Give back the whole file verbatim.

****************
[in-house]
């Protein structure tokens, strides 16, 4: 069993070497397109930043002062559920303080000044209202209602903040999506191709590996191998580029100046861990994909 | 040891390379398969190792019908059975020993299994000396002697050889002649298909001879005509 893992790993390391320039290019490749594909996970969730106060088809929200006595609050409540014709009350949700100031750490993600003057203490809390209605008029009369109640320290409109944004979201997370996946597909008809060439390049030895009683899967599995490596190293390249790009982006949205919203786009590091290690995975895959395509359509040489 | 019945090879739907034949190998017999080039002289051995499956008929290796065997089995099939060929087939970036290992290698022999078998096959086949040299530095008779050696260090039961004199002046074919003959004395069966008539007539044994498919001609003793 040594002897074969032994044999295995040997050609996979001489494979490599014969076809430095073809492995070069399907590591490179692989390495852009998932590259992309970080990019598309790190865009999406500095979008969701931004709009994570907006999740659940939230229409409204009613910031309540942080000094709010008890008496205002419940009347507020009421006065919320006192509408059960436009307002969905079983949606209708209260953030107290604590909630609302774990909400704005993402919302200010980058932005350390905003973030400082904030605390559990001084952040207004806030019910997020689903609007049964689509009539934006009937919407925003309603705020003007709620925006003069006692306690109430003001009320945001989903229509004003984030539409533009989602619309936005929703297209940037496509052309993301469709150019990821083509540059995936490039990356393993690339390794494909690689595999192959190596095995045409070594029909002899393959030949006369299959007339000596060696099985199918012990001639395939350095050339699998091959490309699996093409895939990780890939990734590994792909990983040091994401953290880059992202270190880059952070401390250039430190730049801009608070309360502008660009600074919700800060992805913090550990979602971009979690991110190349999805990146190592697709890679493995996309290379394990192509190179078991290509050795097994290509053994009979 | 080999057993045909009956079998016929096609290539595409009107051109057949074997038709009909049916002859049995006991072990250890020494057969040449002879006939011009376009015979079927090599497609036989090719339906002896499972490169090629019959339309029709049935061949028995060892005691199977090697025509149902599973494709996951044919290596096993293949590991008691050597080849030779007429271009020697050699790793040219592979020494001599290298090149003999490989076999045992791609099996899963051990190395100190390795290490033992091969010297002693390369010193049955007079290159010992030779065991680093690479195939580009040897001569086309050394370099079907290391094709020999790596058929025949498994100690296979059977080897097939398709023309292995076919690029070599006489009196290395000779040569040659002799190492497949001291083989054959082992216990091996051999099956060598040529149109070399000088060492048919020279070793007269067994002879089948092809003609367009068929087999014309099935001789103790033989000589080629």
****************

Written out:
[in-house]
């Protein structure tokens, strides 16, 4: 069993070497397109930043002062559920303080000044209202209602903040999506191709590996191998580029100046861990994909 | 040891390379398969190792019908059975020993299994000396002697050889002649298909001879005509 893992790993390391320039290019490749594909996970969730106060088809929200006595609050409540014709009350949700100031750490993600003057203490809390209605008029009369109640320290409109944004979201997370996946597909008809060439390049030895009683899967599995490596190293390249790009982006949205919203786009590091290690995975895959395509359509040489 | 019945090879739907034949190998017999080039002289051995499956008929290796065997089995099939060929087939970036290992290698022999078998096959086949040299530095008779050696260090039961004199002046074919003959004395069966008539007539044994498919001609003793 040594002897074969032994044999295995040997050609996979001489494979490599014969076809430095073809492995070069399907590591490179692989390495852009998932590259992309970080990019598309790190865009999406500095979008969701931004709009994570907006999740659940939230229409409204009613910031309540942080000094709010008890008496205002419940009347507020009421006065919320006192509408059960436009307002969905079983949606209708209260953030107290604590909630609302774990909400704005993402919302200010980058932005350390905003973030400082904030605390559990001084952040207004806030019910997020689903609007049964689509009539934006009937919407925003309603705020003007709620925006003069006692306690109430003001009320945001989903229509004003984030539409533009989602619309936005929703297209940037496509052309993301469709150019990821083509540059995936490039990356393993690339390794494909690689595999192959190596095995045409070594029909002899393959030949006369299959007339000596060696099985199918012990001639395939350095050339699998091959490309699996093409895939990780890939990734590994792909990983040091994401953290880059992202270190880059952070401390250039430190730049801009608070309360502008660009600074919700800060992805913090550990979602971009979690991110190349999805990146190592697709890679493995996309290379394990192509190179078991290509050795097994290509053994009979 | 080999057993045909009956079998016929096609290539595409009107051109057949074997038709009909049916002859049995006991072990250890020494057969040449002879006939011009376009015979079927090599497609036989090719339906002896499972490169090629019959339309029709049935061949028995060892005691199977090697025509149902599973494709996951044919290596096993293949590991008691050597080849030779007429271009020697050699790793040219592979020494001599290298090149003999490989076999045992791609099996899963051990190395100190390795290490033992091969010297002693390369010193049955007079290159010992030779065991680093690479195939580009040897001569086309050394370099079907290391094709020999790596058929025949498994100690296979059977080897097939398709023309292995076919690029070599006489009196290395000779040569040659002799190492497949001291083989054959082992216990091996051999099956060598040529149109070399000088060492048919020279070793007269067994002879089948092809003609367009068929087999014309099935001789103790033989000589080629």